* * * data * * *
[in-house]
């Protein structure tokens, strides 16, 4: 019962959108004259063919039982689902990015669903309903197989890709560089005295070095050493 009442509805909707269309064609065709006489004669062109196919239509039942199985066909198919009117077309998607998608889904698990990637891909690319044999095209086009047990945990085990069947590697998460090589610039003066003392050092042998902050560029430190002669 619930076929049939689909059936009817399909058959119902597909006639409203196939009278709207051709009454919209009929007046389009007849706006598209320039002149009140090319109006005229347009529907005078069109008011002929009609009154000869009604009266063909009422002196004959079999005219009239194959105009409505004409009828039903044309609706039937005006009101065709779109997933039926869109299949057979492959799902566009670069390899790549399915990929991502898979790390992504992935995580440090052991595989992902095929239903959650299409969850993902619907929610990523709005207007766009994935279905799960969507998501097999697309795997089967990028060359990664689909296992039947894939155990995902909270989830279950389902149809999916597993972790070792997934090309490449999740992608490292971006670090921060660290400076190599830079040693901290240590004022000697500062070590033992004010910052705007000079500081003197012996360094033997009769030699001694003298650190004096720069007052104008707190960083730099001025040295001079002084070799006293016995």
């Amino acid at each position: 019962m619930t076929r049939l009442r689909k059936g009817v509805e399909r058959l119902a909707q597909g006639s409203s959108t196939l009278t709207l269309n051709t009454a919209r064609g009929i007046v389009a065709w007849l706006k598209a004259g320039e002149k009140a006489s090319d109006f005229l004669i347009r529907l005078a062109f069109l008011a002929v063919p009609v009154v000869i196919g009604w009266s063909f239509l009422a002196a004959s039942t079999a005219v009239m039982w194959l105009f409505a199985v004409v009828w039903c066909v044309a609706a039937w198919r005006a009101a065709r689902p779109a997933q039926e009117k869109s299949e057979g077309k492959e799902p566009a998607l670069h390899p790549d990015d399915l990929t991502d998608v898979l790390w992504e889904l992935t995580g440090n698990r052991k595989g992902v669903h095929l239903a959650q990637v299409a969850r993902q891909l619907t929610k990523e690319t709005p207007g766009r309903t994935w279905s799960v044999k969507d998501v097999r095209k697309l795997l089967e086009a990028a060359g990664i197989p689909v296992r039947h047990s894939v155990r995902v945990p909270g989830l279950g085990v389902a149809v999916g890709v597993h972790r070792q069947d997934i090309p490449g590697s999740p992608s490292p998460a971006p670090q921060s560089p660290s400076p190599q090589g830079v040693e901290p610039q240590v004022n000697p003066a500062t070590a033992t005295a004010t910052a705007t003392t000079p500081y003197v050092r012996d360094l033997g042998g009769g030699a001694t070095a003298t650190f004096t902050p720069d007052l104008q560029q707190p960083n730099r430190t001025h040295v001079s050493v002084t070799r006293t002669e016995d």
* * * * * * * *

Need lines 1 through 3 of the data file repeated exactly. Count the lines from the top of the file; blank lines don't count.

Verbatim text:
[in-house]
């Protein structure tokens, strides 16, 4: 019962959108004259063919039982689902990015669903309903197989890709560089005295070095050493 009442509805909707269309064609065709006489004669062109196919239509039942199985066909198919009117077309998607998608889904698990990637891909690319044999095209086009047990945990085990069947590697998460090589610039003066003392050092042998902050560029430190002669 619930076929049939689909059936009817399909058959119902597909006639409203196939009278709207051709009454919209009929007046389009007849706006598209320039002149009140090319109006005229347009529907005078069109008011002929009609009154000869009604009266063909009422002196004959079999005219009239194959105009409505004409009828039903044309609706039937005006009101065709779109997933039926869109299949057979492959799902566009670069390899790549399915990929991502898979790390992504992935995580440090052991595989992902095929239903959650299409969850993902619907929610990523709005207007766009994935279905799960969507998501097999697309795997089967990028060359990664689909296992039947894939155990995902909270989830279950389902149809999916597993972790070792997934090309490449999740992608490292971006670090921060660290400076190599830079040693901290240590004022000697500062070590033992004010910052705007000079500081003197012996360094033997009769030699001694003298650190004096720069007052104008707190960083730099001025040295001079002084070799006293016995």
């Amino acid at each position: 019962m619930t076929r049939l009442r689909k059936g009817v509805e399909r058959l119902a909707q597909g006639s409203s959108t196939l009278t709207l269309n051709t009454a919209r064609g009929i007046v389009a065709w007849l706006k598209a004259g320039e002149k009140a006489s090319d109006f005229l004669i347009r529907l005078a062109f069109l008011a002929v063919p009609v009154v000869i196919g009604w009266s063909f239509l009422a002196a004959s039942t079999a005219v009239m039982w194959l105009f409505a199985v004409v009828w039903c066909v044309a609706a039937w198919r005006a009101a065709r689902p779109a997933q039926e009117k869109s299949e057979g077309k492959e799902p566009a998607l670069h390899p790549d990015d399915l990929t991502d998608v898979l790390w992504e889904l992935t995580g440090n698990r052991k595989g992902v669903h095929l239903a959650q990637v299409a969850r993902q891909l619907t929610k990523e690319t709005p207007g766009r309903t994935w279905s799960v044999k969507d998501v097999r095209k697309l795997l089967e086009a990028a060359g990664i197989p689909v296992r039947h047990s894939v155990r995902v945990p909270g989830l279950g085990v389902a149809v999916g890709v597993h972790r070792q069947d997934i090309p490449g590697s999740p992608s490292p998460a971006p670090q921060s560089p660290s400076p190599q090589g830079v040693e901290p610039q240590v004022n000697p003066a500062t070590a033992t005295a004010t910052a705007t003392t000079p500081y003197v050092r012996d360094l033997g042998g009769g030699a001694t070095a003298t650190f004096t902050p720069d007052l104008q560029q707190p960083n730099r430190t001025h040295v001079s050493v002084t070799r006293t002669e016995d």